Red foxes harbor two genetically distinct, spatially separated Echinococcus multilocularis clusters in Brandenburg, Germany
BackgroundAlveolar echinococcosis (AE) is a clinically serious zoonosis caused by the fox tapeworm Echinococcus multilocularis. We studied the diversity and the distribution of genotypes of E. multilocularis isolated from foxes in Brandenburg, Germany, and in comparison to a hunting ground in North Rhine-Westphalia.
MethodsEchinococcus multilocularis specimens from 101 foxes, 91 derived from Brandenburg and 10 derived from North Rhine-Westphalia, were examined. To detect potential mixed infections with different genotypes of E. multilocularis, five worms per fox were analyzed. For genotyping, three mitochondrial markers, namely cytochrome c oxidase subunit 1 (Cox1), NADH dehydrogenase subunit 1 (Nad1), and ATP synthase subunit 6 (ATP6), and the nuclear microsatellite marker EmsB were used. To identify nucleotide polymorphisms, the mitochondrial markers were sequenced and the data were compared, including with published sequences from other regions. EmsB fragment length profiles were determined and confirmed by Kohonen network analysis and grouping of Sammon's nonlinear mapping with k-means clustering. The spatial distribution of genotypes was analyzed by SaTScan for the EmsB profiles found in Brandenburg.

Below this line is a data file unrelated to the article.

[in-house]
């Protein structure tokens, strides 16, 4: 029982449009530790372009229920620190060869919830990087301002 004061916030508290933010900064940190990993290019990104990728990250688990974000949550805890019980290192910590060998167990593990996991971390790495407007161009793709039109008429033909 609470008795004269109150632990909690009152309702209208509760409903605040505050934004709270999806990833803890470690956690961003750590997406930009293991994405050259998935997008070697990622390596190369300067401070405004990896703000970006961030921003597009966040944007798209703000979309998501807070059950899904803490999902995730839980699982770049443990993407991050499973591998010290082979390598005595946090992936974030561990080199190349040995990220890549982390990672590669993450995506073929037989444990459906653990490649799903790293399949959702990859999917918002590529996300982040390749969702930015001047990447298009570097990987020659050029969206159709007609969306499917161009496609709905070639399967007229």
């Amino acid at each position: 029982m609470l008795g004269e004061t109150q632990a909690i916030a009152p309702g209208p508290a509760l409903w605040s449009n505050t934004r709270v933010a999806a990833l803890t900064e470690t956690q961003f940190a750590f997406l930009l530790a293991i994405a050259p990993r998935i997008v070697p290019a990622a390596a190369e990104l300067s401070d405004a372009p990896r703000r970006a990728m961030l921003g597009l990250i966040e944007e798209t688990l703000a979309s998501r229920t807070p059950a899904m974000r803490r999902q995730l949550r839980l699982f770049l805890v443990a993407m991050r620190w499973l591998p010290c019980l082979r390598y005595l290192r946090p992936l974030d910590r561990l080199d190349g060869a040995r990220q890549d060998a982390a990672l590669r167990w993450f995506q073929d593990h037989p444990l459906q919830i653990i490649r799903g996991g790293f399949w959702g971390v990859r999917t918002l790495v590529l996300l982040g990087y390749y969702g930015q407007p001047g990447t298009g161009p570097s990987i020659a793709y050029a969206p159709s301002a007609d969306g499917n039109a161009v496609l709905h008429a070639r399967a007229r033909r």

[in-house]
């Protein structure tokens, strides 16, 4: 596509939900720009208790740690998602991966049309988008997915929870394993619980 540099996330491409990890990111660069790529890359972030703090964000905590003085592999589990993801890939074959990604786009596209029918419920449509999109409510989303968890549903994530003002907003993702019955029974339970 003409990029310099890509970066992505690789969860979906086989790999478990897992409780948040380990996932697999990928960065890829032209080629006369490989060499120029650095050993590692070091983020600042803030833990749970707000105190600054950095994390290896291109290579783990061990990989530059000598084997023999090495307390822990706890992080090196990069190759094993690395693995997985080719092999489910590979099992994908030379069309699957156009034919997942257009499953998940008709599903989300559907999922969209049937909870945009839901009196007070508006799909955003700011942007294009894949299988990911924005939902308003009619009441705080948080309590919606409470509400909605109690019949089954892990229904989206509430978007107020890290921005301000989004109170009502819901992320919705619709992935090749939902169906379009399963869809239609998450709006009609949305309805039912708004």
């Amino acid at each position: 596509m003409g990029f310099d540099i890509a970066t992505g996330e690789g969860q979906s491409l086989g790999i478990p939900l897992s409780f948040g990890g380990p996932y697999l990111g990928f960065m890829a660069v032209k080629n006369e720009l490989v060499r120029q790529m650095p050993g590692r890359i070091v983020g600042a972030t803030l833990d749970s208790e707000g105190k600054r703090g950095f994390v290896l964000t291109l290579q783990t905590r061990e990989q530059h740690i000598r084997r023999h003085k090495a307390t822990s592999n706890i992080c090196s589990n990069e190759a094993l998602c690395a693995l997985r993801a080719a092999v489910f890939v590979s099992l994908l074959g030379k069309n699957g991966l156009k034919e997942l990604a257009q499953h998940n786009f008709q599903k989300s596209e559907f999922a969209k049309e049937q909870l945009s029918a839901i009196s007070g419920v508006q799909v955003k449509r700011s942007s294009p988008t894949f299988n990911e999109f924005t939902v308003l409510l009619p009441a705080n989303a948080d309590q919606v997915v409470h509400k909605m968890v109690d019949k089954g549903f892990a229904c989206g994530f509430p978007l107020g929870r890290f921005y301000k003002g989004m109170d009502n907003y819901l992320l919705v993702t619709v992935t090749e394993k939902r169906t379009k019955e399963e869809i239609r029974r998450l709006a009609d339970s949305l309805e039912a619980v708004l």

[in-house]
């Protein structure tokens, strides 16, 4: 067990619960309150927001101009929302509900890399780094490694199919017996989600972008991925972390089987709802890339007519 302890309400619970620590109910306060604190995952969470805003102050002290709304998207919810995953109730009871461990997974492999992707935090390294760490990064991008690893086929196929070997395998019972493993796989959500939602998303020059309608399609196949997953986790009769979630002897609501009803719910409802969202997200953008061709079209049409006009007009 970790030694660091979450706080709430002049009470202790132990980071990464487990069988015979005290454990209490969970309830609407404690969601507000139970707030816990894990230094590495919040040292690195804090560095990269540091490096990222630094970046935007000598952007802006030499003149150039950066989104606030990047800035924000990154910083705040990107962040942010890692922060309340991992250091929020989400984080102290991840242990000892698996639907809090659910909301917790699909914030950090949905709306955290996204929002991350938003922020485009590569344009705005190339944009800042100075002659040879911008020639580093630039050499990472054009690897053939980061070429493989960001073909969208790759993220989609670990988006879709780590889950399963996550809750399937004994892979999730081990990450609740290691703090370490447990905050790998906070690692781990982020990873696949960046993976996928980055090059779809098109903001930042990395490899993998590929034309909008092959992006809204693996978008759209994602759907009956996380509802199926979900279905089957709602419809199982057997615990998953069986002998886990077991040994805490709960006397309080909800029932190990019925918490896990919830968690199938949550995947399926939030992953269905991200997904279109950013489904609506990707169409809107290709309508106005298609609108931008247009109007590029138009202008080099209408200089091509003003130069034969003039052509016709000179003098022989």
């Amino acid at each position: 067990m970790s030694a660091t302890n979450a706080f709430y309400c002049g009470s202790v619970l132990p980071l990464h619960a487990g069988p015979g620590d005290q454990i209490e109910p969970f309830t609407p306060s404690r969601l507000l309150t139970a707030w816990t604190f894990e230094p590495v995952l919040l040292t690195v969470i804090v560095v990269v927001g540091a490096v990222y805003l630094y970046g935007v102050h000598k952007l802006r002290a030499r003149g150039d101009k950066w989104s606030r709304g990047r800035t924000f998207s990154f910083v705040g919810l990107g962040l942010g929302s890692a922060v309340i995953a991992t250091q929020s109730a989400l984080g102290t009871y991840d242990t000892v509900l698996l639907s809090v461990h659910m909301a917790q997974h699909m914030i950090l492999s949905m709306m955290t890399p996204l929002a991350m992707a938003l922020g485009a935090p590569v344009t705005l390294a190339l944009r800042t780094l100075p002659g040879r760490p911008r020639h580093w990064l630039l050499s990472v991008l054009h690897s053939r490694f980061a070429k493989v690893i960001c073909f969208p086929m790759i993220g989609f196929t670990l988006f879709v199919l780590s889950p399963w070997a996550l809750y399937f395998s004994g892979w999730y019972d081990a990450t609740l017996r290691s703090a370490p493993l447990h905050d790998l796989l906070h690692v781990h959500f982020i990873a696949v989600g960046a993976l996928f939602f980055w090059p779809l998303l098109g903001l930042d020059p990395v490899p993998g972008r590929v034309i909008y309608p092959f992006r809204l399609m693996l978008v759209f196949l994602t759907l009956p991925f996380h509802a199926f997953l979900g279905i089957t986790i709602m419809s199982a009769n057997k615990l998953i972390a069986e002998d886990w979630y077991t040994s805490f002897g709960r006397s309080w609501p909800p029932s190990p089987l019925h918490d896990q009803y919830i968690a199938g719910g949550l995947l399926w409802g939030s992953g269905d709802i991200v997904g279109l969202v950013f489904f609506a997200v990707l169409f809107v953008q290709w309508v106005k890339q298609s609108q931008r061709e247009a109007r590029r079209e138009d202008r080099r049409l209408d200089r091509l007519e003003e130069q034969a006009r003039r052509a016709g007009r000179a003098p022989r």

ResultsWith both the mitochondrial makers and the EmsB microsatellite fragment length profile analyses, mixed infections with different E. multilocularis genotypes were detected in foxes from Brandenburg and North Rhine-Westphalia. Genotyping using the mitochondrial markers showed that the examined parasite specimens belong to the European haplotype of E. multilocularis, but a detailed spatial analysis was not possible due to the limited heterogeneity of these markers in the parasite population. Four (D, E, G, and H) out of the five EmsB profiles described in Europe so far were detected in the samples from Brandenburg and North Rhine-Westphalia. The EmsB profile G was the most common. A spatial cluster of the E. multilocularis genotype with the EmsB profile G was found in northeastern Brandenburg, and a cluster of profile D was found in southern parts of this state.
ConclusionsGenotyping of E. multilocularis showed that individual foxes may harbor different genotypes of the parasite. EmsB profiles allowed the identification of spatial clusters, which may help in understanding the distribution and spread of the infection in wildlife, and in relatively small endemic areas.